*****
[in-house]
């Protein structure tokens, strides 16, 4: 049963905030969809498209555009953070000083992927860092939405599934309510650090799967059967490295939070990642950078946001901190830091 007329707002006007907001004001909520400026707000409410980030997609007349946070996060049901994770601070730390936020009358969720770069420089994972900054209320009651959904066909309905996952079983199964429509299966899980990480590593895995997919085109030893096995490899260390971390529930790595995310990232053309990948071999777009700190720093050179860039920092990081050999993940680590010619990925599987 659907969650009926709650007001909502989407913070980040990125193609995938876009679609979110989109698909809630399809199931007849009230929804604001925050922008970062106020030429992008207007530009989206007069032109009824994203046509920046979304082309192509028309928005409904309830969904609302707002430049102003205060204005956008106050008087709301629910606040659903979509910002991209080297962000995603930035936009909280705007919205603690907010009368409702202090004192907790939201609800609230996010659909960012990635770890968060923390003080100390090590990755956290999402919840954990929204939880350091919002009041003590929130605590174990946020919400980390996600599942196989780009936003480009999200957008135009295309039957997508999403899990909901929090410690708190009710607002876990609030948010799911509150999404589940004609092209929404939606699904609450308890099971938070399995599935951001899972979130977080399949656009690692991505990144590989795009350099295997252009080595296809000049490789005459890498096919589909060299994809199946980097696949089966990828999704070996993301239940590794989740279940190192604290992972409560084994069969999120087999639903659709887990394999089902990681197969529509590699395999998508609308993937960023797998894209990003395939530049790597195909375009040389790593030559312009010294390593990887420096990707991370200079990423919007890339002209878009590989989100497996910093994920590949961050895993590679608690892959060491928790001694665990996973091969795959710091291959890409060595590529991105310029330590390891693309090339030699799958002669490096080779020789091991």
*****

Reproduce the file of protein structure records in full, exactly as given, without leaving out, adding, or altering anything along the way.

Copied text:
[in-house]
């Protein structure tokens, strides 16, 4: 049963905030969809498209555009953070000083992927860092939405599934309510650090799967059967490295939070990642950078946001901190830091 007329707002006007907001004001909520400026707000409410980030997609007349946070996060049901994770601070730390936020009358969720770069420089994972900054209320009651959904066909309905996952079983199964429509299966899980990480590593895995997919085109030893096995490899260390971390529930790595995310990232053309990948071999777009700190720093050179860039920092990081050999993940680590010619990925599987 659907969650009926709650007001909502989407913070980040990125193609995938876009679609979110989109698909809630399809199931007849009230929804604001925050922008970062106020030429992008207007530009989206007069032109009824994203046509920046979304082309192509028309928005409904309830969904609302707002430049102003205060204005956008106050008087709301629910606040659903979509910002991209080297962000995603930035936009909280705007919205603690907010009368409702202090004192907790939201609800609230996010659909960012990635770890968060923390003080100390090590990755956290999402919840954990929204939880350091919002009041003590929130605590174990946020919400980390996600599942196989780009936003480009999200957008135009295309039957997508999403899990909901929090410690708190009710607002876990609030948010799911509150999404589940004609092209929404939606699904609450308890099971938070399995599935951001899972979130977080399949656009690692991505990144590989795009350099295997252009080595296809000049490789005459890498096919589909060299994809199946980097696949089966990828999704070996993301239940590794989740279940190192604290992972409560084994069969999120087999639903659709887990394999089902990681197969529509590699395999998508609308993937960023797998894209990003395939530049790597195909375009040389790593030559312009010294390593990887420096990707991370200079990423919007890339002209878009590989989100497996910093994920590949961050895993590679608690892959060491928790001694665990996973091969795959710091291959890409060595590529991105310029330590390891693309090339030699799958002669490096080779020789091991």